February 15, 2012

Appendix: Human Rights Watch Letters to Saudi Officials


Letter to the Ministry of Education

New York, August 12, 2011

H.E. Nora al-Fayez

Deputy Minister of Education for Girls’ Education

Ministry of Education

Riyadh – Kingdom of Saudi Arabia

Your Excellency,

Human Rights Watch writes to seek information regarding physical education for girls in schools in Saudi Arabia. There has been some discussion about the issue recently, including about the possibility of introducing physical education for girls into the curriculum in government schools.

We refer in particular to an article in Al-Yawm newspaper of May 3, 2011 that quoted the director of girls’ education in the Eastern Province, Dr. Samir ‘Umran, as saying that girls in government schools in the Eastern Province would be able to practice sports “soon” in four new sports and cultural buildings. An article on June 20, 2011 in the same newspaper stated that a “national strategy for sports in schools in all stages of education for boys in the kingdom” was currently being prepared. The article went on, however, to indicate that the new strategy would include sports for girls. It described female educators welcoming the new strategy as a “empower[ing] Saudi women to exercise their right to sports.” These developments, if correct, would reflect a change from your statements in June 2009 to Al-Watan newspaper that quoted you in an article saying that “the time was still too soon for this topic” of sports for girls.

Human Rights Watch is currently researching the situation of women and girls’ ability to practice sports in Saudi Arabia and what obstacles remain to achieving equality with men and boys in this regard.

We therefore seek information from your ministry about the following matters:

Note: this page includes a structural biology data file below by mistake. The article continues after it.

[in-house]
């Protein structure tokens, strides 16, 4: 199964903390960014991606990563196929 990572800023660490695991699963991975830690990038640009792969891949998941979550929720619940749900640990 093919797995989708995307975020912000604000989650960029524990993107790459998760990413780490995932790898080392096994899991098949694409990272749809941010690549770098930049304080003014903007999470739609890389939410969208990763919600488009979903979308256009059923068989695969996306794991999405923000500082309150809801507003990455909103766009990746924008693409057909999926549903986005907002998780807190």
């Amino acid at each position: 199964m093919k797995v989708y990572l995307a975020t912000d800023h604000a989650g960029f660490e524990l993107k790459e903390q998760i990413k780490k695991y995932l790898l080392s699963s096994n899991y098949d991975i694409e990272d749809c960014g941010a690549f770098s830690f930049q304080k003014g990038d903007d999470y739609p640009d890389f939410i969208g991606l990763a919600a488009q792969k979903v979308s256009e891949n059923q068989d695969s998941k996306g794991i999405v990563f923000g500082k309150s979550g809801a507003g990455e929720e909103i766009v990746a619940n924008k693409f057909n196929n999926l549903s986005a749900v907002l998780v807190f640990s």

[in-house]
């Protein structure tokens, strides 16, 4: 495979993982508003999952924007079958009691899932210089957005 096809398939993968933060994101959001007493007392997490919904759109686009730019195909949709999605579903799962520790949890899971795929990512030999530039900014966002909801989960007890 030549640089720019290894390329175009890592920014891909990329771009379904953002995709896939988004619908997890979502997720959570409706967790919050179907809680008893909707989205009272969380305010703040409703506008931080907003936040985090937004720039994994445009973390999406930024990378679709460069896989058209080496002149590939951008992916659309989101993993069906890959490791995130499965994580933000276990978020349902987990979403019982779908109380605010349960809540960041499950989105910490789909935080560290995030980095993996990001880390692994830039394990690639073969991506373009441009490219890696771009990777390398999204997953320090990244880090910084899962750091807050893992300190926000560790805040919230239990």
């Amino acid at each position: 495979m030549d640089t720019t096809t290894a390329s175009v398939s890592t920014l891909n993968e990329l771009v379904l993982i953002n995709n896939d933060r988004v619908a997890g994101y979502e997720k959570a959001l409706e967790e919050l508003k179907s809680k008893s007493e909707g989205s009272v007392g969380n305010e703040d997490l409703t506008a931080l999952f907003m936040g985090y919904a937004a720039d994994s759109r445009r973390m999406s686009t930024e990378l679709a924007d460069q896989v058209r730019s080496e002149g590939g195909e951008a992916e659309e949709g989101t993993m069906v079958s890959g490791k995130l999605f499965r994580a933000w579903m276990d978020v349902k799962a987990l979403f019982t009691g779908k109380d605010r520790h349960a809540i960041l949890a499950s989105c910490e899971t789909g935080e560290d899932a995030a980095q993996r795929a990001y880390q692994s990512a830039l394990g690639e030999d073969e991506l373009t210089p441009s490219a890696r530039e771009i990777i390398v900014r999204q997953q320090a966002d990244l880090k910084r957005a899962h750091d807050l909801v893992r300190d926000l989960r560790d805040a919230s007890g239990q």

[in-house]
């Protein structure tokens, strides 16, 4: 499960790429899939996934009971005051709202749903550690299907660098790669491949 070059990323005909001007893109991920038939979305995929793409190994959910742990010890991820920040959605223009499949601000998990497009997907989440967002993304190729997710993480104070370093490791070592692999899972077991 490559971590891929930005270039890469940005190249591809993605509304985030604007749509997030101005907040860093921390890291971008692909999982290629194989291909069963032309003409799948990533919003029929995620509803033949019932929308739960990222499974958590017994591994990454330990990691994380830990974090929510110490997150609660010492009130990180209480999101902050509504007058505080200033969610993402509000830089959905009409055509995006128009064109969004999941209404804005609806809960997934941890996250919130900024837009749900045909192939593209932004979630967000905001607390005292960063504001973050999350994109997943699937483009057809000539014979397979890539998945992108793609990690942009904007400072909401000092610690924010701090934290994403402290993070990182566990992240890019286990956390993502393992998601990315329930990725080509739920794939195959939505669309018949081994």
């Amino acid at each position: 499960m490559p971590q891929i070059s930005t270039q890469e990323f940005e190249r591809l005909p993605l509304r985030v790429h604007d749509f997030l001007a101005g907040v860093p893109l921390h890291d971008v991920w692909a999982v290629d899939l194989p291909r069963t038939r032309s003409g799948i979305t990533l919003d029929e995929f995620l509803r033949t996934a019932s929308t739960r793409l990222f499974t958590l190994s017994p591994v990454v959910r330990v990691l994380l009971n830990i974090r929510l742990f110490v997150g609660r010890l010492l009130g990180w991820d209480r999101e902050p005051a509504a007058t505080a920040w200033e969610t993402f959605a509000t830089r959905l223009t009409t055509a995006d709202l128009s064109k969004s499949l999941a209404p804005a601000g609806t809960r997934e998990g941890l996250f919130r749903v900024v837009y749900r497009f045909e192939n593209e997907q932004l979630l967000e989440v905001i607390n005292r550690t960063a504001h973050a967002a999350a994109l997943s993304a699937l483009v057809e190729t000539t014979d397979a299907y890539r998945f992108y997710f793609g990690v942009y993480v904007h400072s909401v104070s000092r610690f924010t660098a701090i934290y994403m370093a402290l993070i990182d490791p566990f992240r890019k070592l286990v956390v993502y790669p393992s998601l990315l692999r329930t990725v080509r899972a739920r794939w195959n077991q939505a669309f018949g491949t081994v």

1.       Is physical education for girls a mandatory part of the curriculum in any or all government schools for girls at present? If so, please provide details about weekly hours, types of sports or exercise practiced, and facilities used.

2.       Is it possible for government schools to offer voluntary physical education classes to girls? What are the requirements for doing so, if any?

3.       Is it possible for private schools to make physical education mandatory for girls? Is it possible for private schools to offer voluntary physical education classes for girls? If so, please provide details on whether this applies to all or only some grades, and what the requirements for doing so are.

4.       Can Saudis training to become a teacher specialize in physical education for girls? If so, what are the differences to teacher training in physical education for boys, if any? Can foreign physical education teachers receive accreditation in government or private schools?

5.       What plans does the ministry have to introduce physical education for girls in schools? Please give an expected start date, including details of weekly hours spent on physical education, types of sports or exercise practiced, and facilities used for each grade or type of school (elementary, middle, and secondary).

6.       In the view of the ministry, what obstacles, bureaucratic, logistical, political, or social, remain to implementing physical education in schools for girls?


We look forward to receiving a response to our inquiry by September 15, 2011, and would be glad to discuss the matter of physical education for girls with you in person via telephone if you prefer. Please contact Christoph Wilcke, senior researcher, Middle East and North Africa Division, at +49 89 13926193 or christoph.wilcke@hrw.org.






Sarah Leah Whitson

Executive Director

Middle East and North Africa Division


Letter from the Ministry of Education

Kingdom of Saudi Arabia

Ministry of Education

Girls Education

Office of the deputy

Number:  33170963

Date: December 19, 2011 (24/1/1433 hijri)


Ms. Sarah Leah Whitson

Executive Director

Middle East and North Africa Division

Human Rights Watch organization


Dear Ms. Whitson,


In reference to your letter of August 24, 2011 regarding physical education for girls in Saudi schools, we inform you that the ministry has issued no regulatory bylaws or rules that punish schools for female students practicing physical education; in fact there are sports activities in some private girls’ schools as part of their school curriculum and as extra-curricular activities.